Imagine the Nahanni River
By Willa Mason, Guide and Instructor
I hear the rustle of an early-rising camper. I open my eyes, take a second to orient myself. It’s a familiar sight inside my little tent – my sleeping bag feels like a comforting home now. I glance at my watch, then say goodbye to my comfy, quiet haven with the distinctive zippppp of a tent door.
I’m struck by the unfamiliar sight waiting just outside my door. Slowly, I remember. I remember last night: staring at the mountains, entranced by the midnight sun dancing across the pristine alpine water, skipping from mountain to mountain. Now, the sun is already high in the northern sky, creeping down into the valley and winding its way around the river bends.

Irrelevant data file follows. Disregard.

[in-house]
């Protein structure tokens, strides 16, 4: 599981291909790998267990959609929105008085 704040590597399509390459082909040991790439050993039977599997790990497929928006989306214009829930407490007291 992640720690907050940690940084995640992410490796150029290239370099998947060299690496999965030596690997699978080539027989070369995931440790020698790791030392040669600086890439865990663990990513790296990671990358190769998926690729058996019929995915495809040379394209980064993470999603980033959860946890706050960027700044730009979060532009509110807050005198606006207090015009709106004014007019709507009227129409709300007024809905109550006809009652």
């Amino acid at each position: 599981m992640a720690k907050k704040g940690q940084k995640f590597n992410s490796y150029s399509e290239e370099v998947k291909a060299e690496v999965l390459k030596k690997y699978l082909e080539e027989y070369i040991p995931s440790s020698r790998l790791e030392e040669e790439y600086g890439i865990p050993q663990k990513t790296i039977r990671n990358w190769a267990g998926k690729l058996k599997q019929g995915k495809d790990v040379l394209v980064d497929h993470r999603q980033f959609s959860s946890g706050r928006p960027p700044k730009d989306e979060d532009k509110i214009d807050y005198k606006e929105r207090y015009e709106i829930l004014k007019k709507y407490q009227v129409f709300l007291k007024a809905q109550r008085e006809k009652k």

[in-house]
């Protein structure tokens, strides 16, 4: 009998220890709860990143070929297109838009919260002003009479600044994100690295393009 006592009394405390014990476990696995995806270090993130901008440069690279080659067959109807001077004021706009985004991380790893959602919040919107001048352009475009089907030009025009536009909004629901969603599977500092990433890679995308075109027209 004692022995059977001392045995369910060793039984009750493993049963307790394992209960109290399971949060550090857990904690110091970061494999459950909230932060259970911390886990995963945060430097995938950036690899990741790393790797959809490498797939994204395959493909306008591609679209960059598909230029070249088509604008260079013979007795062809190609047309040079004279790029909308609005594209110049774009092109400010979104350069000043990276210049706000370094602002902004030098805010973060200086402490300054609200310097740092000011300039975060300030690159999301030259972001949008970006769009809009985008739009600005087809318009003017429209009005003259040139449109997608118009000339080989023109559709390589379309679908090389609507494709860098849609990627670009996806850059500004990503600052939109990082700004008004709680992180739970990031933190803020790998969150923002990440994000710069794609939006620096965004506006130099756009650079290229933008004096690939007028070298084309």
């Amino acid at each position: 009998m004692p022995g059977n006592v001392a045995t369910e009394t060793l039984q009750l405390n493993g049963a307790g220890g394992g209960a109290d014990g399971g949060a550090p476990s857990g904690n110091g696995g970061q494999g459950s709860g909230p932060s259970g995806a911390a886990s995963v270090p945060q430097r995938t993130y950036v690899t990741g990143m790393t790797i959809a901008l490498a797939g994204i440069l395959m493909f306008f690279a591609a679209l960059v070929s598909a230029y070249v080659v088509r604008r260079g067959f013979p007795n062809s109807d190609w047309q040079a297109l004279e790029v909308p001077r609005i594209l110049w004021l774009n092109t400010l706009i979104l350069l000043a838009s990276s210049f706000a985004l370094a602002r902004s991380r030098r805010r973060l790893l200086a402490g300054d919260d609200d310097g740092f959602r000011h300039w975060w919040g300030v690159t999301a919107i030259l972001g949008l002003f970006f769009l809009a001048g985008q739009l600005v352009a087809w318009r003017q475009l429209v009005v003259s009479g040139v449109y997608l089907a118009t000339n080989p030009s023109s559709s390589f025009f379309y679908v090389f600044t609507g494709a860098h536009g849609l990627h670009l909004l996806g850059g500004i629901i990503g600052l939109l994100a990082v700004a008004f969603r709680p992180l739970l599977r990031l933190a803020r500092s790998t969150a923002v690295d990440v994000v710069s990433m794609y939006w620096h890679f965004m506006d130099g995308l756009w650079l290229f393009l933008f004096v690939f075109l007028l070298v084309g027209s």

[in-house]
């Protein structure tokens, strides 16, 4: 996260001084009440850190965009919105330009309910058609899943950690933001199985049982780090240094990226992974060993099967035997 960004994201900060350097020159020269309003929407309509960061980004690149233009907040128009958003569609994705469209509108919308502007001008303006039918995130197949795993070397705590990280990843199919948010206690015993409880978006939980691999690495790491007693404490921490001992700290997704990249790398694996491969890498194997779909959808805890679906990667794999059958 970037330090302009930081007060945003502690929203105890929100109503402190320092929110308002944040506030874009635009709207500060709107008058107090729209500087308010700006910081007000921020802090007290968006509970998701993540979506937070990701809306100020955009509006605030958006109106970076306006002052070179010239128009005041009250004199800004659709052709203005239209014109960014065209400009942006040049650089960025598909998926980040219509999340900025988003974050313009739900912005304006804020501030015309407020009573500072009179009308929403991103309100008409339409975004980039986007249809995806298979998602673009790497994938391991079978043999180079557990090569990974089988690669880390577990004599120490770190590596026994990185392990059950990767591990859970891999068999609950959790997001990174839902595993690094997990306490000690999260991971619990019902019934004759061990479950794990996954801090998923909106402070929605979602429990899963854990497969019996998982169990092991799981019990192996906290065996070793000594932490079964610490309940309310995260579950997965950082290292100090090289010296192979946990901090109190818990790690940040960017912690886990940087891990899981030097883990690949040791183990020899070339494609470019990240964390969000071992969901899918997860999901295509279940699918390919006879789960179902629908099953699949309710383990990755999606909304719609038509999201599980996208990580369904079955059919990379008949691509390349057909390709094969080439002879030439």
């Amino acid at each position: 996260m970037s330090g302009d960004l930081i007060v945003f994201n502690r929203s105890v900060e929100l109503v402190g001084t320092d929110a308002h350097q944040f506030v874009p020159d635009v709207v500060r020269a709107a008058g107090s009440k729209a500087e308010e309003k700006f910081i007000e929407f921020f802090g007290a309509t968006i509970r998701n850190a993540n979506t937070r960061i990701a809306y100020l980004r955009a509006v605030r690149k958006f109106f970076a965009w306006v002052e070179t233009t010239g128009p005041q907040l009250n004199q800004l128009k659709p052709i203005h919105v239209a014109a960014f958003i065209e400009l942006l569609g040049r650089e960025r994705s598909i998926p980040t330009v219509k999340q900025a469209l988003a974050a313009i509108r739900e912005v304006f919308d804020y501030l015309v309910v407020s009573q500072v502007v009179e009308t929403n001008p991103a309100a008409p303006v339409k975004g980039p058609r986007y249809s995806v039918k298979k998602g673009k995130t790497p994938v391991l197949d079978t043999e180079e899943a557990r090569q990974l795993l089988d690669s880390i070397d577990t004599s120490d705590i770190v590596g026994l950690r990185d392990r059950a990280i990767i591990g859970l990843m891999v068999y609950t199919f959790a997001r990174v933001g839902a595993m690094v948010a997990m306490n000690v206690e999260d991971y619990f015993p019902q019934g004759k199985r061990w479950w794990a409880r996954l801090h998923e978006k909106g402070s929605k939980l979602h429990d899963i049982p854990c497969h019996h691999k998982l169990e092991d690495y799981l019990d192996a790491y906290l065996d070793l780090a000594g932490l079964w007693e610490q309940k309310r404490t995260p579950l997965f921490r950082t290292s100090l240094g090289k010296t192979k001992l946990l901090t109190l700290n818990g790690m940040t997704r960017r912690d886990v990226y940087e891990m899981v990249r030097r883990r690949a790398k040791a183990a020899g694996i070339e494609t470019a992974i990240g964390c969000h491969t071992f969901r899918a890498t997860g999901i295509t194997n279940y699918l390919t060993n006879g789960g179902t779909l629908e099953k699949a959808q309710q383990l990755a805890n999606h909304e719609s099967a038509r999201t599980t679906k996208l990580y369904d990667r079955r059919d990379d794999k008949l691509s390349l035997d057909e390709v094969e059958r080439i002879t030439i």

Located in Canada’s Northwest Territories, the Nahanni River, or Nah?ą Dehé is many people’s bucket list trip, and for good reason. The diverse wilderness, timeless adventure, and unique history make it an unparalleled river trip.
As I squint into the early morning sun, which has already been up for hours, I see sparkling mist floating ominously over flat, slow-moving water. As my mind gradually wakes up, I begin to register a thundering roar, the second clue that the river does not, indeed, remain flat. Just downstream, the river funnels through Sluice Box rapids, dropping 96m over Nái̧li̧cho (Virginia Falls). If I stand perfectly still, I can feel the vibration of the chundering water underneath my feet. 500 metres away from the horizon line, and the river already overwhelms my senses.